by Johnny Marten
A response to Who’s Land is it Anyway by Dòmhnall Iain Dòmhnallach
The Core Areas of Wild Land (CAWL) map produced by Scottish Natural Heritage and the John Muir Trust (JMT) has received much criticism and little support from groups involved in land rights, highlighted by the word of Dòmhnall Iain Dòmhnallach. The map has been perceived by many as “… [an] untamed, untouched image of the Highlands… which erases millennia of occupation by Gaels and other peoples (1).” This concern of “white settlers” continuing the colonisation of the Highlands and Islands, which has and does cause so much misery, certainly holds weight. Additionally, people are rightly apprehensive of nature conservation on the back of numerous conservation projects around the world which have extirpated native people to create wilderness and other protected areas. The National Park movement which stems from John Muir’s time in North America has often been a colonial project, damaging to natives around the world. Some of the best known examples are in Africa, where native peoples were often removed in the name of protecting the natural environment, such as the creation of national parks in Kenya and Tanzania (2). However, it would be a mistake to assume that conservation is inherently colonial. More particularly, does the emerging wild land movement sustain this dark aspect of environmentalism? What is the CAWL map even for?
The American National Parks and ‘pristine wilderness’
A criticism of the American National Park movement is that it created the idea of pristine wilderness where “the earth and its community of life are untrammeled by man” (3) when in fact native people had been living in such places long before white people ever ventured to the states. Yosemite is an example of a natural area which is designated as ‘off limits’ to most activities due to being ‘untrammelled’ by human activity, a key component of the Wilderness Act. It was removed of native people during the gold rush when colonists pushed out the natives in a massive land grab and at times whole-scale slaughter (4). John Muir campaigned for this and other areas to be protected by the State after he witnessed first-hand the ecological destruction resulting from livestock over-grazing. This came after the native people had been removed to reservations by the Government. Muir has been accused of writing negatively of Native Americans and wiping the landscape clean of their presence in his writings including by Carolyn Merchant in her book Shades of Darkness: Race and Environmental History. In fact during the course of his life Muir became sympathetic towards the Native American cause, particularly after time spent living with natives in Alaska. He identified that such people lived within the natural environment rather than opposed to as white settlers did:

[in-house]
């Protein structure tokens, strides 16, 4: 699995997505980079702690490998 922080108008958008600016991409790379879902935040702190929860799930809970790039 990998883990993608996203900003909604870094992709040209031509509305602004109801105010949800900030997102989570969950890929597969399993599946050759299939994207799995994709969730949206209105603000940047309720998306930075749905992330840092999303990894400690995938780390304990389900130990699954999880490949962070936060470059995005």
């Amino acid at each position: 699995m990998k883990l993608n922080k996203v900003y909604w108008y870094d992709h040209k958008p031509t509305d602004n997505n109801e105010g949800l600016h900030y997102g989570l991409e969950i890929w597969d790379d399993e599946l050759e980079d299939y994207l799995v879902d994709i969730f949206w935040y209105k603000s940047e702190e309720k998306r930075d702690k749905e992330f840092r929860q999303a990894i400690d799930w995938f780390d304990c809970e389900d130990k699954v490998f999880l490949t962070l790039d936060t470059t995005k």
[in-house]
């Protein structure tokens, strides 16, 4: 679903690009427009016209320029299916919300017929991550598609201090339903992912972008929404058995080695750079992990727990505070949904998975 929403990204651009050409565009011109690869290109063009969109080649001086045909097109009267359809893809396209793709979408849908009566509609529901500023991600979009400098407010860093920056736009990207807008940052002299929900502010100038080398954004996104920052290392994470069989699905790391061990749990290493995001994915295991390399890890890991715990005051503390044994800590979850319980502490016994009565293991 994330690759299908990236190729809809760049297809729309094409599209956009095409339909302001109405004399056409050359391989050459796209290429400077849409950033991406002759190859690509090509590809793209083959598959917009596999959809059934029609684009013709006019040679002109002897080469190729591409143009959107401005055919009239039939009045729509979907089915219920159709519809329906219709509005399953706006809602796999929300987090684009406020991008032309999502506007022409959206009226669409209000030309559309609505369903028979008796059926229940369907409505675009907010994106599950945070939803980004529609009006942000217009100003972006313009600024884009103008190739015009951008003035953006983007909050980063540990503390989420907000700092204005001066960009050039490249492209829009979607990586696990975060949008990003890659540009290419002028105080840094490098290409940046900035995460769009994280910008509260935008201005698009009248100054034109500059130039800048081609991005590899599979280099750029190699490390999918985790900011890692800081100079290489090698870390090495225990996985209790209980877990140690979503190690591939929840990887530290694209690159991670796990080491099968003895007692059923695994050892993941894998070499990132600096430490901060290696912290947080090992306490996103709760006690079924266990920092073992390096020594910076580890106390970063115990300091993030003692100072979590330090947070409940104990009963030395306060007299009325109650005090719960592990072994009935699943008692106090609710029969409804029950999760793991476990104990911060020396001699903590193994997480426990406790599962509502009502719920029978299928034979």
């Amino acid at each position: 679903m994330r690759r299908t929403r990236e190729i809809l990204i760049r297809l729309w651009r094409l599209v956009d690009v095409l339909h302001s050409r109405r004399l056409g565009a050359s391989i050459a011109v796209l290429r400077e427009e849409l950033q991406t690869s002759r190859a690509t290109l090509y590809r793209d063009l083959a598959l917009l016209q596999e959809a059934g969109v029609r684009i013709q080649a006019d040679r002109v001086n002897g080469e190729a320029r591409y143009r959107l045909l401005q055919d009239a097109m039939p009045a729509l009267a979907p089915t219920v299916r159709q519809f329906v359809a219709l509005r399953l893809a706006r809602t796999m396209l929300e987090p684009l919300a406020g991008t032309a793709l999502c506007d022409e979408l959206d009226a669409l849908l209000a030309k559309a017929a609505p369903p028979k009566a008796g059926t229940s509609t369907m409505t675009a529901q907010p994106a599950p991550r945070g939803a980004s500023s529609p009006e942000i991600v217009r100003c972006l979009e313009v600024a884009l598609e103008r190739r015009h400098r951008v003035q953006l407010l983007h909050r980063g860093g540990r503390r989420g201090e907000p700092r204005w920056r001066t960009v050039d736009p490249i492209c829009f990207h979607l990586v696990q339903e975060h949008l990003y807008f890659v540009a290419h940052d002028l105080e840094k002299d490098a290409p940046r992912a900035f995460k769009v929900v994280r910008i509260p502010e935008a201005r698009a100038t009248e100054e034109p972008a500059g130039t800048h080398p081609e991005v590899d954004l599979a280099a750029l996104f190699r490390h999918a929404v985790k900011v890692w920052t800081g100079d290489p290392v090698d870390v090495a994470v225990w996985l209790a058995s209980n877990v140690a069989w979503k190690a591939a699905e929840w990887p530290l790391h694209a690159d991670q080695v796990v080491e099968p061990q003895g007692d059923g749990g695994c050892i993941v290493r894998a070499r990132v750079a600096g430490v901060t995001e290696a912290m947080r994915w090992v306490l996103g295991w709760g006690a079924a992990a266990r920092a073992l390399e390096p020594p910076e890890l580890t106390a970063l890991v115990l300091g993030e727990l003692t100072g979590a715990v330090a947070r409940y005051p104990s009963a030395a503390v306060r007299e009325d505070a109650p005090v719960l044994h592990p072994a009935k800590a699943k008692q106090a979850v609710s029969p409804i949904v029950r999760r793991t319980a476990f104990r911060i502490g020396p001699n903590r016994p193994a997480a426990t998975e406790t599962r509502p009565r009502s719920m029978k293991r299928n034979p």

“I greatly enjoyed the Indians’ camp-fire talk this evening on their ancient customs, how they were… connected with the next world, the stars, plants, the behavior and language of animals… (5)”
At Muir’s time of frontier expansion it was only possible to protect the natural environment by preventing (white) people from constructing or utilising the natural resources in scenic and wildlife rich areas. That native populations were decimated and prevented from repopulating such areas is a distressing outcome, but not the doing of preservationists such as Muir. It was expansion capitalism and the American state, bent on eradicating the culture of native people as have white settlers in too many parts of the globe.